In this second instalment of our series on India's solar sector, we analyse the switchover from fossil fuels to renewables at play in India.
India is facilitating investments in renewables by making land available to investors in solar energy.
Structural changes could shift 7% of India's passenger activity from individual vehicles to electrified mass transit.
Building indigenous capability during an uncertain global economic outlook would help the Indian solar industry emerge competitive post-Covid.
As of 31st March 2020, India's solar installed capacity reached 37.627 GW, with the lowest capital cost per MW globally to install solar power plants. The Modi government's initial target of 20 GW capacity for 2022 was achieved four years ahead of schedule, while in 2015 the target was raised to 100 GW of solar capacity (including 40 GW from rooftop solar) by 2022, targeting an investment of $100 billion. It also needs $330 billion in investments over the next decade to power its renewable energy dream.
One of the ways in which India is facilitating investments in the solar sector is by setting up nearly 42 solar parks to make land available to the promoters of solar plants.
The sheer scale of India's solar power journey so far becomes clear when you consider that in the decade ending on 31st March 2020, India expanded its installed solar power capacity by 233 times from 161 MW to 37,627 MW. Rooftop solar power accounts for 2.1 GW across India, of which 70% is industrial or commercial. In addition to its large-scale grid-connected solar photovoltaic (PV) initiative, India is also busy developing off-grid solar power for local energy needs. And the projects are making a huge difference to those areas of the Indian society that need them the most: solar products have increasingly helped to meet rural needs, with millions of solar lanterns and solar cookers sold in the country reducing the need for more-expensive kerosene and cooking gas.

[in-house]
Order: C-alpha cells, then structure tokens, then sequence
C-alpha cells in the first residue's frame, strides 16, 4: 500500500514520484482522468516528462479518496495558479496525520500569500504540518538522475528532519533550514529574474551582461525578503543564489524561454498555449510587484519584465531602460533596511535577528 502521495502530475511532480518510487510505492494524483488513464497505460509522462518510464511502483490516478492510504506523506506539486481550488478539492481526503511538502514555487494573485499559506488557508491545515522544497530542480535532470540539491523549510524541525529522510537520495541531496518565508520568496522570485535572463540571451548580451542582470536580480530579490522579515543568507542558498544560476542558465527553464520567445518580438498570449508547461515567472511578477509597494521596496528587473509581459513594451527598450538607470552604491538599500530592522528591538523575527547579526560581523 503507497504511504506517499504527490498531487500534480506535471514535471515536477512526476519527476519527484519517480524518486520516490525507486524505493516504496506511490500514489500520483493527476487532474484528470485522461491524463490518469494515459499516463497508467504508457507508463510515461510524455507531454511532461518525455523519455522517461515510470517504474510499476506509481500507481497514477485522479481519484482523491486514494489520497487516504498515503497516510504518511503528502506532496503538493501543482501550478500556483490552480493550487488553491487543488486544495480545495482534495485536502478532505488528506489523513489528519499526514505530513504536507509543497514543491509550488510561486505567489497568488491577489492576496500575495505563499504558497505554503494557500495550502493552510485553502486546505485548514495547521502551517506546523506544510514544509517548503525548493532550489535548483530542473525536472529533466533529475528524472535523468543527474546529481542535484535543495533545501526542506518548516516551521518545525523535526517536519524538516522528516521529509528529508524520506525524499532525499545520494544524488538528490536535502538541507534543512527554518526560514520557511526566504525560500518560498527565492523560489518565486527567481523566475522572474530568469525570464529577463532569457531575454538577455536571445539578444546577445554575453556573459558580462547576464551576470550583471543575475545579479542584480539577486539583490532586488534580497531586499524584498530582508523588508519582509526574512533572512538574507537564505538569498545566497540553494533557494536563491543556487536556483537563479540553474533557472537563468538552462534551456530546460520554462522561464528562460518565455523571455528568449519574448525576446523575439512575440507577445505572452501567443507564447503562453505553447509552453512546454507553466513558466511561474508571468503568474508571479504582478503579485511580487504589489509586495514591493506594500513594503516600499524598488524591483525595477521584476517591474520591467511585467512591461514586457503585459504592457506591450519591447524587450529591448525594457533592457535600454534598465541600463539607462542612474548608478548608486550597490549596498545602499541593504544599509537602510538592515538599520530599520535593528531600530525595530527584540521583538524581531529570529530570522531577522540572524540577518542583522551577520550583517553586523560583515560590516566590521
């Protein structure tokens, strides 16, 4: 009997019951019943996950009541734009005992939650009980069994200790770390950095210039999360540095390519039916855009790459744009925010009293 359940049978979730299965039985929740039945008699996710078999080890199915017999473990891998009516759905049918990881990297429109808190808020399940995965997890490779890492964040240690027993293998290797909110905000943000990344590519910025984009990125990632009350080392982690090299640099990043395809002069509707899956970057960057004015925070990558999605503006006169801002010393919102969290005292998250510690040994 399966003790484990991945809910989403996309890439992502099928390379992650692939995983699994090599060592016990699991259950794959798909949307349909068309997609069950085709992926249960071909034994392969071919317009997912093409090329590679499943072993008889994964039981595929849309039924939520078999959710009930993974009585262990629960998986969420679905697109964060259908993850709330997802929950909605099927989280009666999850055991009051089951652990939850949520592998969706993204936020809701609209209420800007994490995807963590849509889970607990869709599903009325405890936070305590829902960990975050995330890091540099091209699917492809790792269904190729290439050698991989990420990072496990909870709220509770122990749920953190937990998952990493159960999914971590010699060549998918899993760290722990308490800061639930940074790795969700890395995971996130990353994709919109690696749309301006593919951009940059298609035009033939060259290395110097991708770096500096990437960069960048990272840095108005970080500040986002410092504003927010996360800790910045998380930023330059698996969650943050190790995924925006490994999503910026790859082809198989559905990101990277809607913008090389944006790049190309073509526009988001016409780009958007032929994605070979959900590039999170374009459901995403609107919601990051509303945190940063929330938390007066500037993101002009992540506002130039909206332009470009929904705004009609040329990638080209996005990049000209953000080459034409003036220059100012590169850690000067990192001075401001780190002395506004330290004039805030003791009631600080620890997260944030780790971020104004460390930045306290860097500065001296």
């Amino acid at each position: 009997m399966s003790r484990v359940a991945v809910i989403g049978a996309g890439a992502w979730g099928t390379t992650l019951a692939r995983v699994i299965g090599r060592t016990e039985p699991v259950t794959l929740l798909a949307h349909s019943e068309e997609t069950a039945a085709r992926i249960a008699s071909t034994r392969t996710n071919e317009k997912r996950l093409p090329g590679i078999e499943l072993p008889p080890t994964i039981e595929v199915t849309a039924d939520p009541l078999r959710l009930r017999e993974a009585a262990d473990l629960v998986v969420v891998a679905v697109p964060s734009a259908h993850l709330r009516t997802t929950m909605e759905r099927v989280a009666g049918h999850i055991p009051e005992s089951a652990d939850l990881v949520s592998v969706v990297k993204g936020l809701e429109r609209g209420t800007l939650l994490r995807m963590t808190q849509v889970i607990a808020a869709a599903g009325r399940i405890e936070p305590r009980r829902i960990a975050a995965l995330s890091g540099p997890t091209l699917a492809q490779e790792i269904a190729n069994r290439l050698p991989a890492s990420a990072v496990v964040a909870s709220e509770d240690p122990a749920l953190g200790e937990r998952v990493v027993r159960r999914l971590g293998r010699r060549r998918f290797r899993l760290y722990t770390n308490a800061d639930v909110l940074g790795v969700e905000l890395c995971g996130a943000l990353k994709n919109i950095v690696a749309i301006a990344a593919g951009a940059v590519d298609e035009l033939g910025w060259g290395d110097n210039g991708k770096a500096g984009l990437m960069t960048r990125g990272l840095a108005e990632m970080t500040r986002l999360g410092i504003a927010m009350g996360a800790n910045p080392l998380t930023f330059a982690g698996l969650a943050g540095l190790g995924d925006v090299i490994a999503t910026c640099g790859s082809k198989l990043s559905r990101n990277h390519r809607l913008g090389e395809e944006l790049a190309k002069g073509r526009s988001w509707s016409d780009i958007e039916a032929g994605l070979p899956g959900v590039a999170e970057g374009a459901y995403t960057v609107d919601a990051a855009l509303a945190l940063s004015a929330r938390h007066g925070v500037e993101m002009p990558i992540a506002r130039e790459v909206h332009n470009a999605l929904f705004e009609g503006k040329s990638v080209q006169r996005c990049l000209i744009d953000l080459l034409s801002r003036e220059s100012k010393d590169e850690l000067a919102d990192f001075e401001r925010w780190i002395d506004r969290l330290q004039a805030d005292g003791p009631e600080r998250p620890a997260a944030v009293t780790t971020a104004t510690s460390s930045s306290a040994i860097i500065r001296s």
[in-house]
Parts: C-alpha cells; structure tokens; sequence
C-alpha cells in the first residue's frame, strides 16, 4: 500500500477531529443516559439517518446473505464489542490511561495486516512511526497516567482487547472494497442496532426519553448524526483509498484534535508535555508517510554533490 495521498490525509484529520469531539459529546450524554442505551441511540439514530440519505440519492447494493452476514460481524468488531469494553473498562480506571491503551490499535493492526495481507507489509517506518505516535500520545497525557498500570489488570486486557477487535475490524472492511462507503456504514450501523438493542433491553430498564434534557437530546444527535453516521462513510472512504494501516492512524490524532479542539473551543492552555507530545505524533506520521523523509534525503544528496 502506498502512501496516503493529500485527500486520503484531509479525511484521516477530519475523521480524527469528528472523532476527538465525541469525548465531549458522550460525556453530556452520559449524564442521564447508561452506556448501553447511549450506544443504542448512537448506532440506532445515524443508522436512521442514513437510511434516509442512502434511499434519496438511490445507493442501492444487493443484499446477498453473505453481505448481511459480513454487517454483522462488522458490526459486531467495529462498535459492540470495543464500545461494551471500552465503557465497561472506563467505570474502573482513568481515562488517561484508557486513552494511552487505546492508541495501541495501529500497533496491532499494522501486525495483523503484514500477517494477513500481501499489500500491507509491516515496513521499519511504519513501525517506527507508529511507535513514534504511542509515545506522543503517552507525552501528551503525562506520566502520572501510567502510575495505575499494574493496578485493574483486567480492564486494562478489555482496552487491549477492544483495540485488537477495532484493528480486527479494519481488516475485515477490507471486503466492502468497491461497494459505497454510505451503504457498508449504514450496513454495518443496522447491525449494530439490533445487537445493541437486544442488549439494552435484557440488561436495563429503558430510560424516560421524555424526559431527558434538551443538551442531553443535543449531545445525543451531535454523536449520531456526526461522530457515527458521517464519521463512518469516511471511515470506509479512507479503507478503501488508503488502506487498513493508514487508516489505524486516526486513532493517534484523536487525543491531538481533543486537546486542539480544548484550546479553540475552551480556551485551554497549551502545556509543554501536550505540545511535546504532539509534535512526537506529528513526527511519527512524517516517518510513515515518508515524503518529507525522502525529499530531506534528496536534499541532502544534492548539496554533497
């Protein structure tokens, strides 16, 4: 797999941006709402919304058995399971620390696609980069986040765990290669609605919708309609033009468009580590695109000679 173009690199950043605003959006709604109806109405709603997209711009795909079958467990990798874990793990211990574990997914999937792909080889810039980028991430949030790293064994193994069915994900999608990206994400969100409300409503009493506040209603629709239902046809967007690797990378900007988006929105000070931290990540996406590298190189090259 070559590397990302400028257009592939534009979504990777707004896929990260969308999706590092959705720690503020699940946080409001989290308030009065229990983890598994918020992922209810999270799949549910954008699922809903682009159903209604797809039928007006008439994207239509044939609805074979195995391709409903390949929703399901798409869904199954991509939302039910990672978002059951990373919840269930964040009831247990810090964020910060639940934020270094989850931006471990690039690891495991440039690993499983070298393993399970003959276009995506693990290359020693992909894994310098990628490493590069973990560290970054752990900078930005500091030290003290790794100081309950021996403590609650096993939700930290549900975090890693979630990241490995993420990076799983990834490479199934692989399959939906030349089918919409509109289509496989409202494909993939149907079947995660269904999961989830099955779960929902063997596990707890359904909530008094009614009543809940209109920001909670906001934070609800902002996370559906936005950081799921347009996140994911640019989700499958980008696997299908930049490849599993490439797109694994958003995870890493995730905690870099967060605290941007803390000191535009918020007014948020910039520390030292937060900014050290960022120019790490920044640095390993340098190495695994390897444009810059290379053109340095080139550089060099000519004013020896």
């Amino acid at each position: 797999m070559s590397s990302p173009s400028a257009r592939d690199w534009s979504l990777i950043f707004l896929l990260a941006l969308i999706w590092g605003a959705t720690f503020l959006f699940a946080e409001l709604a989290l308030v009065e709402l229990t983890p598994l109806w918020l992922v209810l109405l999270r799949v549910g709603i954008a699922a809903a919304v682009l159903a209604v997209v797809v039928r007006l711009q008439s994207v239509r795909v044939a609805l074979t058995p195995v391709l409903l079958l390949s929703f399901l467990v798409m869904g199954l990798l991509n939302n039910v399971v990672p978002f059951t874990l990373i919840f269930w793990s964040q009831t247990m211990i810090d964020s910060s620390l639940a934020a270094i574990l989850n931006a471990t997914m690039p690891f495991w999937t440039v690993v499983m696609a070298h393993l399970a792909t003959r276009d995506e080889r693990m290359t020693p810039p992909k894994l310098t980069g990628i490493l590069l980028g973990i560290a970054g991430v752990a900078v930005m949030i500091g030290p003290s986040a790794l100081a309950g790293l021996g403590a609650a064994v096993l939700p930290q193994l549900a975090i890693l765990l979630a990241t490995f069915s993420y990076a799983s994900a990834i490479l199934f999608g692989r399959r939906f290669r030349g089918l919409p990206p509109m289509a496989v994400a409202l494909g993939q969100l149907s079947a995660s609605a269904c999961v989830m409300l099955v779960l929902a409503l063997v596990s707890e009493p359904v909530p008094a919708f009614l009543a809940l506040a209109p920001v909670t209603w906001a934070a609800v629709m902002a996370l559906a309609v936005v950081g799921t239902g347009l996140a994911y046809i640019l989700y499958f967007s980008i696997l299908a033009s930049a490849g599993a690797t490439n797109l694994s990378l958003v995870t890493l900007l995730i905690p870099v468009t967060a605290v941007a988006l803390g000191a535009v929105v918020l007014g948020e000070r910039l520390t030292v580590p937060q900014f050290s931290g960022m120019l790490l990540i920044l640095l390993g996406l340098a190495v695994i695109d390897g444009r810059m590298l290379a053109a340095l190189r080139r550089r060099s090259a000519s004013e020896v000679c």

However, India's solar goals remain among the most ambitious renewable energy targets in the world, far more than those set by developed countries. Analysts concur that to achieve its lofty targets, India will need major reforms in the transmission, distribution and grid storage while promoting overall stability of the sector with consistent policies.
Energy demand in India look like in 2030
India is poised to become the fourth largest renewable energy market worldwide by 2030, accounting for 9% of all global renewable energy use after China, USA and the European Union. India could have 23 million electric four-wheeled vehicles and 300 million electric two-and-three wheelers on the road by 2030, according to a study by IRENA. It found that structural changes - including highly improved and sustainable options for both urban and longer-distance travel - could shift 7% of India's passenger activity from individual vehicles to electrified mass transit.